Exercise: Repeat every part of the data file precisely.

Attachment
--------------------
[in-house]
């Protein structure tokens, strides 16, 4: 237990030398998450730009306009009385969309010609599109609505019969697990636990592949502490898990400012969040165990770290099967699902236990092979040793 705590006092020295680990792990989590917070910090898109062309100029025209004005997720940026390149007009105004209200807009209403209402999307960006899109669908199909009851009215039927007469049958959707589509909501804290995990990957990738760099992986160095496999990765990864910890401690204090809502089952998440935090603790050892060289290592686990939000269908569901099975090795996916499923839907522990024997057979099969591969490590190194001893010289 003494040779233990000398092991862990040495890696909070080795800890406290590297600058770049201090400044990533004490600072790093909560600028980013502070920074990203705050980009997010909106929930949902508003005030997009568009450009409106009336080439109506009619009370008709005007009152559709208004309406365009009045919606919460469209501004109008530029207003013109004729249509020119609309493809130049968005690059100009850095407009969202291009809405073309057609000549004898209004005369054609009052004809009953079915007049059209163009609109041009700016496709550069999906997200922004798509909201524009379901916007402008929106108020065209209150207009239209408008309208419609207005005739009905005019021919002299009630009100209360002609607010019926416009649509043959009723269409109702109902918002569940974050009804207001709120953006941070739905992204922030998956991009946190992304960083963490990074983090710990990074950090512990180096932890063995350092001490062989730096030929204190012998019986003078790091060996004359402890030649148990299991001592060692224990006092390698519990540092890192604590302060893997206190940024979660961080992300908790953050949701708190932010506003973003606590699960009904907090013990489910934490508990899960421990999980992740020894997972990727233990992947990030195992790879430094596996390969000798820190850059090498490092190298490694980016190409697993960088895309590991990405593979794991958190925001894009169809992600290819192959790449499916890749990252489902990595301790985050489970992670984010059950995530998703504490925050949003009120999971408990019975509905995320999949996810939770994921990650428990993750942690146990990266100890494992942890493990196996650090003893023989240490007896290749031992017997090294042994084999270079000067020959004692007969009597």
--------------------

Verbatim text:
[in-house]
């Protein structure tokens, strides 16, 4: 237990030398998450730009306009009385969309010609599109609505019969697990636990592949502490898990400012969040165990770290099967699902236990092979040793 705590006092020295680990792990989590917070910090898109062309100029025209004005997720940026390149007009105004209200807009209403209402999307960006899109669908199909009851009215039927007469049958959707589509909501804290995990990957990738760099992986160095496999990765990864910890401690204090809502089952998440935090603790050892060289290592686990939000269908569901099975090795996916499923839907522990024997057979099969591969490590190194001893010289 003494040779233990000398092991862990040495890696909070080795800890406290590297600058770049201090400044990533004490600072790093909560600028980013502070920074990203705050980009997010909106929930949902508003005030997009568009450009409106009336080439109506009619009370008709005007009152559709208004309406365009009045919606919460469209501004109008530029207003013109004729249509020119609309493809130049968005690059100009850095407009969202291009809405073309057609000549004898209004005369054609009052004809009953079915007049059209163009609109041009700016496709550069999906997200922004798509909201524009379901916007402008929106108020065209209150207009239209408008309208419609207005005739009905005019021919002299009630009100209360002609607010019926416009649509043959009723269409109702109902918002569940974050009804207001709120953006941070739905992204922030998956991009946190992304960083963490990074983090710990990074950090512990180096932890063995350092001490062989730096030929204190012998019986003078790091060996004359402890030649148990299991001592060692224990006092390698519990540092890192604590302060893997206190940024979660961080992300908790953050949701708190932010506003973003606590699960009904907090013990489910934490508990899960421990999980992740020894997972990727233990992947990030195992790879430094596996390969000798820190850059090498490092190298490694980016190409697993960088895309590991990405593979794991958190925001894009169809992600290819192959790449499916890749990252489902990595301790985050489970992670984010059950995530998703504490925050949003009120999971408990019975509905995320999949996810939770994921990650428990993750942690146990990266100890494992942890493990196996650090003893023989240490007896290749031992017997090294042994084999270079000067020959004692007969009597």